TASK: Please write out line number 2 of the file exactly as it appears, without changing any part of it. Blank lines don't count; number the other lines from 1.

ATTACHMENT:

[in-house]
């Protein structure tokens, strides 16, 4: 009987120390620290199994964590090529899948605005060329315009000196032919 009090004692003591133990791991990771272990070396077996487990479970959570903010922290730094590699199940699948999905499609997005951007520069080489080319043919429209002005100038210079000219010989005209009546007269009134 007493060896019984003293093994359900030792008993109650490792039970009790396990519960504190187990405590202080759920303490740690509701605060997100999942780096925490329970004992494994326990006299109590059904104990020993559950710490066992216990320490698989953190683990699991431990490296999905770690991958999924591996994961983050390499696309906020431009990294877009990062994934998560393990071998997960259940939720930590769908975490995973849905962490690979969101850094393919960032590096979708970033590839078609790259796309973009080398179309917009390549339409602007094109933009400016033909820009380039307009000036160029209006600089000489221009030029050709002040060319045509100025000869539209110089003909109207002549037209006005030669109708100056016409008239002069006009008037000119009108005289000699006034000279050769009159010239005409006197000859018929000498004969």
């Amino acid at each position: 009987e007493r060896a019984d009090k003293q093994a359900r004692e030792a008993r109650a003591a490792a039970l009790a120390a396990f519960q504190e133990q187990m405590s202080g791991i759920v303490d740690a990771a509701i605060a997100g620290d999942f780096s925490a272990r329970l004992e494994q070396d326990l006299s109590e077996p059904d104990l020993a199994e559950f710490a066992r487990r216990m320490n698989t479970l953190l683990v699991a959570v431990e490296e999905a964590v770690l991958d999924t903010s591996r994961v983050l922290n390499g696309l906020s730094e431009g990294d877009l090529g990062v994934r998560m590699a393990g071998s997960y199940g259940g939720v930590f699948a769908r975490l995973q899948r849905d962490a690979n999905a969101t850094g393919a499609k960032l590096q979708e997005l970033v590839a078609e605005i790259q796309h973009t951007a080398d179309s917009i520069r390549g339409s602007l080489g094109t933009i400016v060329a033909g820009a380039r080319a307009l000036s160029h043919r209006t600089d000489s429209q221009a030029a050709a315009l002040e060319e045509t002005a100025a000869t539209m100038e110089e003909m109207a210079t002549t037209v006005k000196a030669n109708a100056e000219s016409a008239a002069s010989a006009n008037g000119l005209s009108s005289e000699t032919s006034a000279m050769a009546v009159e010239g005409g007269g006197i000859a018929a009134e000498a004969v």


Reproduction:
């Protein structure tokens, strides 16, 4: 009987120390620290199994964590090529899948605005060329315009000196032919 009090004692003591133990791991990771272990070396077996487990479970959570903010922290730094590699199940699948999905499609997005951007520069080489080319043919429209002005100038210079000219010989005209009546007269009134 007493060896019984003293093994359900030792008993109650490792039970009790396990519960504190187990405590202080759920303490740690509701605060997100999942780096925490329970004992494994326990006299109590059904104990020993559950710490066992216990320490698989953190683990699991431990490296999905770690991958999924591996994961983050390499696309906020431009990294877009990062994934998560393990071998997960259940939720930590769908975490995973849905962490690979969101850094393919960032590096979708970033590839078609790259796309973009080398179309917009390549339409602007094109933009400016033909820009380039307009000036160029209006600089000489221009030029050709002040060319045509100025000869539209110089003909109207002549037209006005030669109708100056016409008239002069006009008037000119009108005289000699006034000279050769009159010239005409006197000859018929000498004969």